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Is enough being done to ensure that students are completely educated on apprenticeships?

Looking back at my school years, there was never any mention of apprenticeships.

Safeera Sarjoo
12th February 2016
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It was like they didn’t exist. The natural progression post-GCSE included A Levels and UCAS applications for university. Though it provides a great experience, I’m starting to wonder whether I would have still opted for university had I known all of my options.

This is a sentiment that is increasingly being echoed among graduates. Though apprenticeships are making a comeback with government and employer support, graduates have been rightly questioning why their schools failed to mention this route of study.

Speaking to Training and Courses, Mary Palmer, the Work Based Learning Manager at Bedford College said, ‘The way schools are funded and measured is still very biased towards retention to sixth form and academic achievement.’

 A 2014 Huffington Post article reported that students were educating their career advisors on apprenticeships and were given detention if they didn’t attend UCAS tutorials - even after deciding they didn’t want to go to university.

Even more shocking was a 2013 article that revealed that 93% of students weren’t even aware of apprenticeships and felt that they were not receiving adequate advice on all of their options following secondary school.

Speaking to the Huffington Post, Katja Hall, the chief policy director at Confederation of British Industry (CBI), said ‘The quality of careers advice in England’s schools remains in severe crisis. For 93 out of 100 young people to not feel in possession of the facts they need to make informed choices about their future is a damning indictment.’

Considering all the work the government is currently doing to raise the profile of apprenticeships and change attitudes, statistics like this reveals a very stark reality for apprenticeships in schools today. Current plans to protect the term ‘apprenticeship’ and collaborating with employers to ensure that they create legitimate opportunities are all lost if students aren’t even aware that apprenticeships exist in the first place.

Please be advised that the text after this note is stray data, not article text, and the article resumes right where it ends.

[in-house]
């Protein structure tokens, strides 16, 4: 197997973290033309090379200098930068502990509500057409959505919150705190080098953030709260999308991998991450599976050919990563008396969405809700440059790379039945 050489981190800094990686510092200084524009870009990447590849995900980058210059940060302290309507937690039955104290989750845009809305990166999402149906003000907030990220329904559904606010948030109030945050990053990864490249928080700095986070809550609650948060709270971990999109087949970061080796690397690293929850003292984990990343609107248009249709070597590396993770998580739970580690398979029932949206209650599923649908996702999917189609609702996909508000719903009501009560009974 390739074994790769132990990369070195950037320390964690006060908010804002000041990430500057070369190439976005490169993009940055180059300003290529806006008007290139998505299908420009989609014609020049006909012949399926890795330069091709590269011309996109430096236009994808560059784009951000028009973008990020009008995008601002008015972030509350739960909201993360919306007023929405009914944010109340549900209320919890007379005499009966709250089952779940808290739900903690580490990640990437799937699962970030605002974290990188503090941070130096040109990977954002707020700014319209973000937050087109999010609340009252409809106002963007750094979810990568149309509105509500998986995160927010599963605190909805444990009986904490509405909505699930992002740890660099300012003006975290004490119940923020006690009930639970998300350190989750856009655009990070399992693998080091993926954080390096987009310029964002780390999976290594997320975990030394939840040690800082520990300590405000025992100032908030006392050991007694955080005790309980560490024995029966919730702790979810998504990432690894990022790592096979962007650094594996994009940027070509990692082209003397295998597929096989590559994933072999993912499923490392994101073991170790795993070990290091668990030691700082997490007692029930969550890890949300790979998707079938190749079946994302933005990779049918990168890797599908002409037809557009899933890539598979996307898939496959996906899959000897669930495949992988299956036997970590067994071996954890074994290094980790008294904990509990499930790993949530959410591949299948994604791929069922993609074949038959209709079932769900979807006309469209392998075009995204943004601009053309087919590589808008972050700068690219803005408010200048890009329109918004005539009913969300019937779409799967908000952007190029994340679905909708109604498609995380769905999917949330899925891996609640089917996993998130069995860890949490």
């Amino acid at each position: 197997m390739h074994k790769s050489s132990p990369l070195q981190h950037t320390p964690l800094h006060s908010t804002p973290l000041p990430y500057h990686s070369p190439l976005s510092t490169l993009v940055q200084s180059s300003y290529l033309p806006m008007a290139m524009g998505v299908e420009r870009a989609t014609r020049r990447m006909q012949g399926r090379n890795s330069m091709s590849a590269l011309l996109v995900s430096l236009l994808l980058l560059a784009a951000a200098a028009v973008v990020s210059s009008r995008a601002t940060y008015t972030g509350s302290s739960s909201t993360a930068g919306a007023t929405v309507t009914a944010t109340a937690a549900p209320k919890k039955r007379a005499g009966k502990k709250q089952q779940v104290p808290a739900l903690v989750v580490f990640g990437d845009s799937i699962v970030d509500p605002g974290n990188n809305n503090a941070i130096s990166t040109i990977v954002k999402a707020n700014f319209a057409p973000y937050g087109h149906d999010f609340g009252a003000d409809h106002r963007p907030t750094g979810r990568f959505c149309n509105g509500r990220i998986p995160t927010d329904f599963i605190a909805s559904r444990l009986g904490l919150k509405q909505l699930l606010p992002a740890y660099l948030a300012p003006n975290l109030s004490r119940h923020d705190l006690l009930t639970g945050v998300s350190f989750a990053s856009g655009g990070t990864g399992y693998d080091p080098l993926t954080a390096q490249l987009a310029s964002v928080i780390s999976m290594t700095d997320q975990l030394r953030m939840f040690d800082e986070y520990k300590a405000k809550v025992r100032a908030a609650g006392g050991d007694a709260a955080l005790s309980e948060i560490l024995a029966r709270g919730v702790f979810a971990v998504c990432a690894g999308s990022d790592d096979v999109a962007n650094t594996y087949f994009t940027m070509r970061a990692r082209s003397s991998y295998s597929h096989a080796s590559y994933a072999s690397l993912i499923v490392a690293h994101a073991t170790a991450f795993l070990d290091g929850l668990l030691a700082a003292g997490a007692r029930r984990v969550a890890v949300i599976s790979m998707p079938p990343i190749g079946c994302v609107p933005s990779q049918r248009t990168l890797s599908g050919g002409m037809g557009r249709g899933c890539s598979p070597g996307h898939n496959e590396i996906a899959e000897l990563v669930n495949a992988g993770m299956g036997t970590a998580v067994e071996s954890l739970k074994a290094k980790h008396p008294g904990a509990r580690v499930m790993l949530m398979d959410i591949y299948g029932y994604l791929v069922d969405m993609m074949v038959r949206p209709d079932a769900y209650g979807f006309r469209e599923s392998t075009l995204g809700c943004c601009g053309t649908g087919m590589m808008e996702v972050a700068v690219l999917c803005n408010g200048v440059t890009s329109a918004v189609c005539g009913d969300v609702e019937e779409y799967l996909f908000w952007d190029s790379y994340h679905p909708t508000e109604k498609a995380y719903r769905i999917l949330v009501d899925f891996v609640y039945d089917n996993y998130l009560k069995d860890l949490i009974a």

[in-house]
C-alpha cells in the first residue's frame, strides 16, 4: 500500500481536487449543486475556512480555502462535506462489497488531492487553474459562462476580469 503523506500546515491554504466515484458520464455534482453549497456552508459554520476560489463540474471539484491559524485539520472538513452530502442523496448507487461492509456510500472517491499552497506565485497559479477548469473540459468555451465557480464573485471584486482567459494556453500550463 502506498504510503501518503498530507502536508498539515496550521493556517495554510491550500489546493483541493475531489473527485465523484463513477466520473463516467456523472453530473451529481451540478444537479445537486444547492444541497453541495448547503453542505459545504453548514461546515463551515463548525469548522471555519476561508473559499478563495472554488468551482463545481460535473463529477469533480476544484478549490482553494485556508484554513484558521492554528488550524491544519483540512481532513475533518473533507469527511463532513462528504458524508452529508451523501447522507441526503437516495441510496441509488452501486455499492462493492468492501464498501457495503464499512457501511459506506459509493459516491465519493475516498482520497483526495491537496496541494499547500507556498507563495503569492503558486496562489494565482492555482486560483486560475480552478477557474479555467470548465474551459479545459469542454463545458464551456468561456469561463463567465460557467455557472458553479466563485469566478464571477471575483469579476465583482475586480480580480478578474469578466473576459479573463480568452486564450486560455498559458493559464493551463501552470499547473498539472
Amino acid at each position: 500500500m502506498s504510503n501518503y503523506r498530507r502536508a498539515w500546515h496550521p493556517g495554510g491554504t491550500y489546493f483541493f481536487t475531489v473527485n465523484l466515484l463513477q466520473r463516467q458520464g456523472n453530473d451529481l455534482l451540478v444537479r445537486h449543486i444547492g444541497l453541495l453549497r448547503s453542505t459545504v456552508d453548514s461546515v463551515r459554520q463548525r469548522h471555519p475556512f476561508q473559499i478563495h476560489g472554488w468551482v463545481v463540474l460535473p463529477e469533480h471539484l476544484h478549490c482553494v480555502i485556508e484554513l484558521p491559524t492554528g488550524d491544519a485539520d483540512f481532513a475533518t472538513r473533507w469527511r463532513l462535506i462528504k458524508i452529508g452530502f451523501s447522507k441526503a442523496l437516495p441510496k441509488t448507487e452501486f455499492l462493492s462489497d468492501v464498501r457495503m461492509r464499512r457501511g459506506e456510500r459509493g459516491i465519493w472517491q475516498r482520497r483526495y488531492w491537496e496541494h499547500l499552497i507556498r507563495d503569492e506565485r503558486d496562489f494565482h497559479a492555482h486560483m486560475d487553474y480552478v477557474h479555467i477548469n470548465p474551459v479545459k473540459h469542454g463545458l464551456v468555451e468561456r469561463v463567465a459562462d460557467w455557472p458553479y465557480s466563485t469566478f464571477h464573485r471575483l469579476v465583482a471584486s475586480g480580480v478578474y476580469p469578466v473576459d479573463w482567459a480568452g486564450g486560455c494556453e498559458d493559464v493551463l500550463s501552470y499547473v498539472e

Palmer continues, ‘We are hearing from high performing apprentices that they were not made aware of the apprenticeship option when they were at school. Bedford College is therefore working with schools and sixth forms locally to provide information about apprenticeships and has widened its apprenticeship offer to support progression to advanced and higher apprenticeships.’

Teachers and parents are in very influential positions and at Training and Courses we strongly believe that more needs to be done in order to engage these groups and educate them extensively on the opportunities apprenticeships can provide. It’s not an option for students who have underachieved or failed to get into university. It is an equally beneficial alternative, which if taken, can provide students with far more working experience than graduates receive in a three year degree.

When asked what can be done to engage and educate parents further on the benefit of apprenticeships, Palmer explains that ‘Training providers are working hard to target young people and their parents to ensure that information about apprenticeships is available. However, the most effective way to enter dialogue about apprenticeships with this audience is through schools; therefore change needs to be top down through Local Education Authorities, Head Teachers and National School Governors to provide access to information about apprenticeships to all students from year 10 upwards.’

An equal effort must be made across all groups to ensure a thorough understanding of apprenticeships in order to see an uptake. Introducing standards is a great way to reduce the number of employers exploiting apprentices; however a lack of encouragement from influential figures within an individual’s day to day life can have detrimental effects. 

Read more about our coverage on apprenticeships on Training and Courses and start your own search today. 

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